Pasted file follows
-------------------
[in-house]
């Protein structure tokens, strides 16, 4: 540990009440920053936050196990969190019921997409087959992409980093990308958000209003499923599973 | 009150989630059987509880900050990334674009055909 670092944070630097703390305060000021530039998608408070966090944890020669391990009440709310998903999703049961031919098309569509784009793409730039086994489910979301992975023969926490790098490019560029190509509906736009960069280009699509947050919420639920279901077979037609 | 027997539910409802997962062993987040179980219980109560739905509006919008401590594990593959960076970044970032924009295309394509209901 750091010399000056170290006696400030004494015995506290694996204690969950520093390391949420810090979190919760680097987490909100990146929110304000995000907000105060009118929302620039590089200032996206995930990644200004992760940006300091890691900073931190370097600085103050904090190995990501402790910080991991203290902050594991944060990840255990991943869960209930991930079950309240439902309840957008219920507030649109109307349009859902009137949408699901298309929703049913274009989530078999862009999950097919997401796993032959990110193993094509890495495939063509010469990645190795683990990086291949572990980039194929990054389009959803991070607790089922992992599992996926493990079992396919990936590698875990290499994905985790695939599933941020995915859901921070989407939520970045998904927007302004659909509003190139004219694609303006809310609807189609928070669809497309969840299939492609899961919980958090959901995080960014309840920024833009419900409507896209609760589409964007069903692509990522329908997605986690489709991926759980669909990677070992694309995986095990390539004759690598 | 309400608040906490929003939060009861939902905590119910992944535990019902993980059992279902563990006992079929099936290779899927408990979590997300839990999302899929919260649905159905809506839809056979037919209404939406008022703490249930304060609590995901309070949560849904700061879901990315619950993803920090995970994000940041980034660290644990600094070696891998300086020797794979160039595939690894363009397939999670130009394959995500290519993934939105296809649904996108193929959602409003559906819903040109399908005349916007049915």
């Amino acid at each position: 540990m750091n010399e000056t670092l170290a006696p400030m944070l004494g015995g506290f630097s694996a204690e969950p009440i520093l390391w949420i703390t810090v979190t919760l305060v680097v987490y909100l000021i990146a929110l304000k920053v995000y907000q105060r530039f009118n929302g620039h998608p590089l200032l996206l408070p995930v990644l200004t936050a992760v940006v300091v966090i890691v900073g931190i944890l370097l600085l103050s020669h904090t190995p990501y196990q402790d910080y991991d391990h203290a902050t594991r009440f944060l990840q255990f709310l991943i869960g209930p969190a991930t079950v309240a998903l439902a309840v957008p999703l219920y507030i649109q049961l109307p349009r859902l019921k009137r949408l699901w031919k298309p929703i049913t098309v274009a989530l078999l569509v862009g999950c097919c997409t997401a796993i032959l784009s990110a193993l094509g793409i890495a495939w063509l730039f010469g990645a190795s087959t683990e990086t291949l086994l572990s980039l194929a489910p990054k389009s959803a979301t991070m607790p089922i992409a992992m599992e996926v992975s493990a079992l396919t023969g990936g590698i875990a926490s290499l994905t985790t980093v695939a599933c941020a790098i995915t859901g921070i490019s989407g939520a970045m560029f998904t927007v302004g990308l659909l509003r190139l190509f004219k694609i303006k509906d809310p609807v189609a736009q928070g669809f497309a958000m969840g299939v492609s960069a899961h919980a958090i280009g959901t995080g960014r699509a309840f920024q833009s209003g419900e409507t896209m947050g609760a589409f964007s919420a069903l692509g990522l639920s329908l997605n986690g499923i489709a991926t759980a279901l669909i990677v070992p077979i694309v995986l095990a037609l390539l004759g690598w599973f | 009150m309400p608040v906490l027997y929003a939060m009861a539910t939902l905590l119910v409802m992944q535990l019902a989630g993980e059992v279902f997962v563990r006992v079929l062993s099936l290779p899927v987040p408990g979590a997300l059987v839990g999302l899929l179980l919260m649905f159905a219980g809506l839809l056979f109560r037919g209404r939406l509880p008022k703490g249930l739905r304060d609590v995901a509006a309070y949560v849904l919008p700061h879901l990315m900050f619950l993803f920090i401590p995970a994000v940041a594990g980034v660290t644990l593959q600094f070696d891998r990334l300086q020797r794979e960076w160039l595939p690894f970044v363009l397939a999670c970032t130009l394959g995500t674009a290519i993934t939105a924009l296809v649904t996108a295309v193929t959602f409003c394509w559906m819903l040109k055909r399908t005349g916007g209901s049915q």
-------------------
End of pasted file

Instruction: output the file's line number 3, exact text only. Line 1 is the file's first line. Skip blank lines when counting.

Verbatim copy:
């Amino acid at each position: 540990m750091n010399e000056t670092l170290a006696p400030m944070l004494g015995g506290f630097s694996a204690e969950p009440i520093l390391w949420i703390t810090v979190t919760l305060v680097v987490y909100l000021i990146a929110l304000k920053v995000y907000q105060r530039f009118n929302g620039h998608p590089l200032l996206l408070p995930v990644l200004t936050a992760v940006v300091v966090i890691v900073g931190i944890l370097l600085l103050s020669h904090t190995p990501y196990q402790d910080y991991d391990h203290a902050t594991r009440f944060l990840q255990f709310l991943i869960g209930p969190a991930t079950v309240a998903l439902a309840v957008p999703l219920y507030i649109q049961l109307p349009r859902l019921k009137r949408l699901w031919k298309p929703i049913t098309v274009a989530l078999l569509v862009g999950c097919c997409t997401a796993i032959l784009s990110a193993l094509g793409i890495a495939w063509l730039f010469g990645a190795s087959t683990e990086t291949l086994l572990s980039l194929a489910p990054k389009s959803a979301t991070m607790p089922i992409a992992m599992e996926v992975s493990a079992l396919t023969g990936g590698i875990a926490s290499l994905t985790t980093v695939a599933c941020a790098i995915t859901g921070i490019s989407g939520a970045m560029f998904t927007v302004g990308l659909l509003r190139l190509f004219k694609i303006k509906d809310p609807v189609a736009q928070g669809f497309a958000m969840g299939v492609s960069a899961h919980a958090i280009g959901t995080g960014r699509a309840f920024q833009s209003g419900e409507t896209m947050g609760a589409f964007s919420a069903l692509g990522l639920s329908l997605n986690g499923i489709a991926t759980a279901l669909i990677v070992p077979i694309v995986l095990a037609l390539l004759g690598w599973f | 009150m309400p608040v906490l027997y929003a939060m009861a539910t939902l905590l119910v409802m992944q535990l019902a989630g993980e059992v279902f997962v563990r006992v079929l062993s099936l290779p899927v987040p408990g979590a997300l059987v839990g999302l899929l179980l919260m649905f159905a219980g809506l839809l056979f109560r037919g209404r939406l509880p008022k703490g249930l739905r304060d609590v995901a509006a309070y949560v849904l919008p700061h879901l990315m900050f619950l993803f920090i401590p995970a994000v940041a594990g980034v660290t644990l593959q600094f070696d891998r990334l300086q020797r794979e960076w160039l595939p690894f970044v363009l397939a999670c970032t130009l394959g995500t674009a290519i993934t939105a924009l296809v649904t996108a295309v193929t959602f409003c394509w559906m819903l040109k055909r399908t005349g916007g209901s049915q």